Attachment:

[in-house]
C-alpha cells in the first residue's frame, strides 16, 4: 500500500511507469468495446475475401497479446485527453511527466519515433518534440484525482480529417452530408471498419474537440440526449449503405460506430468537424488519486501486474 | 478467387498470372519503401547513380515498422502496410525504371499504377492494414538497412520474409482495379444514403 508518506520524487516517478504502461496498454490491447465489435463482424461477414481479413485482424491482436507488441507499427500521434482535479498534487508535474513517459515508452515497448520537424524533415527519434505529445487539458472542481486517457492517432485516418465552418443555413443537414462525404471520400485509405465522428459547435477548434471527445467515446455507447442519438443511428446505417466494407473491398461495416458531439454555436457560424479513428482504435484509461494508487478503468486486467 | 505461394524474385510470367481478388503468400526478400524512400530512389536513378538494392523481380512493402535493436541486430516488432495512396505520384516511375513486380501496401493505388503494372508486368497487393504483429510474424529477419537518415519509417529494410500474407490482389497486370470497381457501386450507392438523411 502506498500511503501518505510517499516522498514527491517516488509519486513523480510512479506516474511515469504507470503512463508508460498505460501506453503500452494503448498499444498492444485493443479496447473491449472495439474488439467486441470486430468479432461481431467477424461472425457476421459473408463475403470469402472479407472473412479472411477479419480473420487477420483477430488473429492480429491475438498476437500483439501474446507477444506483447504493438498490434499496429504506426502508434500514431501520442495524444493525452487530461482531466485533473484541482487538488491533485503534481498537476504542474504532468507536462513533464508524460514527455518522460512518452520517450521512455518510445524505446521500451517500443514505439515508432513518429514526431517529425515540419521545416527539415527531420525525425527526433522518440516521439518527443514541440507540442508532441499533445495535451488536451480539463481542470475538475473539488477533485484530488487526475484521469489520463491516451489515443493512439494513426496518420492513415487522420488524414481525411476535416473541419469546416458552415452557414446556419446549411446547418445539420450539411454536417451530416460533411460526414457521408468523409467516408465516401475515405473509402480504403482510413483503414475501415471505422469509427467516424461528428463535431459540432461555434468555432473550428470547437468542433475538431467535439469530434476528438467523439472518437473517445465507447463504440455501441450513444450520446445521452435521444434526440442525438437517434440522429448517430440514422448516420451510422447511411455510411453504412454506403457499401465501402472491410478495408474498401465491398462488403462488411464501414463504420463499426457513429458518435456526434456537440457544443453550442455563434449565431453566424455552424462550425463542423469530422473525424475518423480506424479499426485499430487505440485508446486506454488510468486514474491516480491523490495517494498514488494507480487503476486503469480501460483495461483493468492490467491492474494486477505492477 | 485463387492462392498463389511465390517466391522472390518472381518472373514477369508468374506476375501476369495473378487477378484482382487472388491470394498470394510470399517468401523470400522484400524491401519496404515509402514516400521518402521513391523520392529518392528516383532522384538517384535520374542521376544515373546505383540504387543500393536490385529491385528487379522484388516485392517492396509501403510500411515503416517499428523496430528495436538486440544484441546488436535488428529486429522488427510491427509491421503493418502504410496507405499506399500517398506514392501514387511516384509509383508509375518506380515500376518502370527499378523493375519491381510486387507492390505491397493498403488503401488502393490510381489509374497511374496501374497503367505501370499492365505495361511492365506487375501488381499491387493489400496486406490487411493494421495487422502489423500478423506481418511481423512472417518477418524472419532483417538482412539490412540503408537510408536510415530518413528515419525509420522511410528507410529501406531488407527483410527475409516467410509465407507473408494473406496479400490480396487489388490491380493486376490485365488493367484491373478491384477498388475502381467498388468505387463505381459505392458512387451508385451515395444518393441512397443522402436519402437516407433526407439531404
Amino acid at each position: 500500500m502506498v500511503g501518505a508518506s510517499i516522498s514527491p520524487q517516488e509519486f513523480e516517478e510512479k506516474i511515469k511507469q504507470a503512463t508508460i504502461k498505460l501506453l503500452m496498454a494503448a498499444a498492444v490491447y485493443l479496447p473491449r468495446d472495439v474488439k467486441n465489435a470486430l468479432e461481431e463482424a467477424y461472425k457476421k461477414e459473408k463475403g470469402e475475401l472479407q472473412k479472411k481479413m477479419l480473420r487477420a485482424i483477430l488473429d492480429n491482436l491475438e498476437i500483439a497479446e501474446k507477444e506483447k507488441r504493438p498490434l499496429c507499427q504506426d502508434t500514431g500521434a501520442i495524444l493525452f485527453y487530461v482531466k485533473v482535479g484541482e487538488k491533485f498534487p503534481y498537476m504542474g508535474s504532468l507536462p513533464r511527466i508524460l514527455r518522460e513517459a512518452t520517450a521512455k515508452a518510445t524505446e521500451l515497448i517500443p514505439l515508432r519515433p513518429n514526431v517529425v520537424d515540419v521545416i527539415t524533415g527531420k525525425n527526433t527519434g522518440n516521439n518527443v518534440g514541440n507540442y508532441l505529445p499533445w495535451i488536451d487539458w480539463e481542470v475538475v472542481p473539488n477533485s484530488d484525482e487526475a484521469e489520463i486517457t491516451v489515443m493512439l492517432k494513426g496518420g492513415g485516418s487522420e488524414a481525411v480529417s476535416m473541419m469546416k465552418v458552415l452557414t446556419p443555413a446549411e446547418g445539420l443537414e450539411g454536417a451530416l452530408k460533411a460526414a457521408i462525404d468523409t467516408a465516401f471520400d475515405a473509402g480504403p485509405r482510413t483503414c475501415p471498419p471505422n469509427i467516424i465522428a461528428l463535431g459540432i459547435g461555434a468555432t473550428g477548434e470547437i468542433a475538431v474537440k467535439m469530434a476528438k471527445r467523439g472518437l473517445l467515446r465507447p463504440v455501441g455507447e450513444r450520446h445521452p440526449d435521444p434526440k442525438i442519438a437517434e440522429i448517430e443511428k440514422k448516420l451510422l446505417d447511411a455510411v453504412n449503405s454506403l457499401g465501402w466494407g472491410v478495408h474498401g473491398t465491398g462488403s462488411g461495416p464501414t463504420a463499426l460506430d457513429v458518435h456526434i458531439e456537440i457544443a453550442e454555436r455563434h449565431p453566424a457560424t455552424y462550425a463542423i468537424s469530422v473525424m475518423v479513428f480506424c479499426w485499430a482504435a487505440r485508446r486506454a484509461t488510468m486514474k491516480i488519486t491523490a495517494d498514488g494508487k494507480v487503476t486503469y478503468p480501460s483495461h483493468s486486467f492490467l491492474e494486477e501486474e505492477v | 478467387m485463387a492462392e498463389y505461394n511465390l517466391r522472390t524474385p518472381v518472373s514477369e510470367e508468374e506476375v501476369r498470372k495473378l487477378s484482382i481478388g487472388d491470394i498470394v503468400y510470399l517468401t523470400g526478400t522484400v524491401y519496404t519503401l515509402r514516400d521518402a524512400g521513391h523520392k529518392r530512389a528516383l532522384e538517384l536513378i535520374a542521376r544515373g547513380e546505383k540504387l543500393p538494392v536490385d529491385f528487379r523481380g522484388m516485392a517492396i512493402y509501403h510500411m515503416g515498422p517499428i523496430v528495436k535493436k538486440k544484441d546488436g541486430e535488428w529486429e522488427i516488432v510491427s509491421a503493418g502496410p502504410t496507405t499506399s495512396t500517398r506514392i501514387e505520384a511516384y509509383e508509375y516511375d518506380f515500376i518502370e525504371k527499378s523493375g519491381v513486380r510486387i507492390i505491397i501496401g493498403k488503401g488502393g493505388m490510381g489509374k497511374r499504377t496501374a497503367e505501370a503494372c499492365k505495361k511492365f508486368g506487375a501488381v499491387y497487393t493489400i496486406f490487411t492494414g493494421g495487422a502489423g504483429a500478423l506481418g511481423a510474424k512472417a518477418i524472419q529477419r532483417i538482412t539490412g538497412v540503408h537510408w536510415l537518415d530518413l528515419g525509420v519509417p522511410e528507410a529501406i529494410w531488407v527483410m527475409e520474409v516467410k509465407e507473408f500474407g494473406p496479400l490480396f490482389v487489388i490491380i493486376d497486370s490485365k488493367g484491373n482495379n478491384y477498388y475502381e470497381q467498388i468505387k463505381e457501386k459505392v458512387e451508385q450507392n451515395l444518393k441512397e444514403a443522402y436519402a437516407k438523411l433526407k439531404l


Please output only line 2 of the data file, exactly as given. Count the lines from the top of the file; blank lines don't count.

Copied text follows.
C-alpha cells in the first residue's frame, strides 16, 4: 500500500511507469468495446475475401497479446485527453511527466519515433518534440484525482480529417452530408471498419474537440440526449449503405460506430468537424488519486501486474 | 478467387498470372519503401547513380515498422502496410525504371499504377492494414538497412520474409482495379444514403 508518506520524487516517478504502461496498454490491447465489435463482424461477414481479413485482424491482436507488441507499427500521434482535479498534487508535474513517459515508452515497448520537424524533415527519434505529445487539458472542481486517457492517432485516418465552418443555413443537414462525404471520400485509405465522428459547435477548434471527445467515446455507447442519438443511428446505417466494407473491398461495416458531439454555436457560424479513428482504435484509461494508487478503468486486467 | 505461394524474385510470367481478388503468400526478400524512400530512389536513378538494392523481380512493402535493436541486430516488432495512396505520384516511375513486380501496401493505388503494372508486368497487393504483429510474424529477419537518415519509417529494410500474407490482389497486370470497381457501386450507392438523411 502506498500511503501518505510517499516522498514527491517516488509519486513523480510512479506516474511515469504507470503512463508508460498505460501506453503500452494503448498499444498492444485493443479496447473491449472495439474488439467486441470486430468479432461481431467477424461472425457476421459473408463475403470469402472479407472473412479472411477479419480473420487477420483477430488473429492480429491475438498476437500483439501474446507477444506483447504493438498490434499496429504506426502508434500514431501520442495524444493525452487530461482531466485533473484541482487538488491533485503534481498537476504542474504532468507536462513533464508524460514527455518522460512518452520517450521512455518510445524505446521500451517500443514505439515508432513518429514526431517529425515540419521545416527539415527531420525525425527526433522518440516521439518527443514541440507540442508532441499533445495535451488536451480539463481542470475538475473539488477533485484530488487526475484521469489520463491516451489515443493512439494513426496518420492513415487522420488524414481525411476535416473541419469546416458552415452557414446556419446549411446547418445539420450539411454536417451530416460533411460526414457521408468523409467516408465516401475515405473509402480504403482510413483503414475501415471505422469509427467516424461528428463535431459540432461555434468555432473550428470547437468542433475538431467535439469530434476528438467523439472518437473517445465507447463504440455501441450513444450520446445521452435521444434526440442525438437517434440522429448517430440514422448516420451510422447511411455510411453504412454506403457499401465501402472491410478495408474498401465491398462488403462488411464501414463504420463499426457513429458518435456526434456537440457544443453550442455563434449565431453566424455552424462550425463542423469530422473525424475518423480506424479499426485499430487505440485508446486506454488510468486514474491516480491523490495517494498514488494507480487503476486503469480501460483495461483493468492490467491492474494486477505492477 | 485463387492462392498463389511465390517466391522472390518472381518472373514477369508468374506476375501476369495473378487477378484482382487472388491470394498470394510470399517468401523470400522484400524491401519496404515509402514516400521518402521513391523520392529518392528516383532522384538517384535520374542521376544515373546505383540504387543500393536490385529491385528487379522484388516485392517492396509501403510500411515503416517499428523496430528495436538486440544484441546488436535488428529486429522488427510491427509491421503493418502504410496507405499506399500517398506514392501514387511516384509509383508509375518506380515500376518502370527499378523493375519491381510486387507492390505491397493498403488503401488502393490510381489509374497511374496501374497503367505501370499492365505495361511492365506487375501488381499491387493489400496486406490487411493494421495487422502489423500478423506481418511481423512472417518477418524472419532483417538482412539490412540503408537510408536510415530518413528515419525509420522511410528507410529501406531488407527483410527475409516467410509465407507473408494473406496479400490480396487489388490491380493486376490485365488493367484491373478491384477498388475502381467498388468505387463505381459505392458512387451508385451515395444518393441512397443522402436519402437516407433526407439531404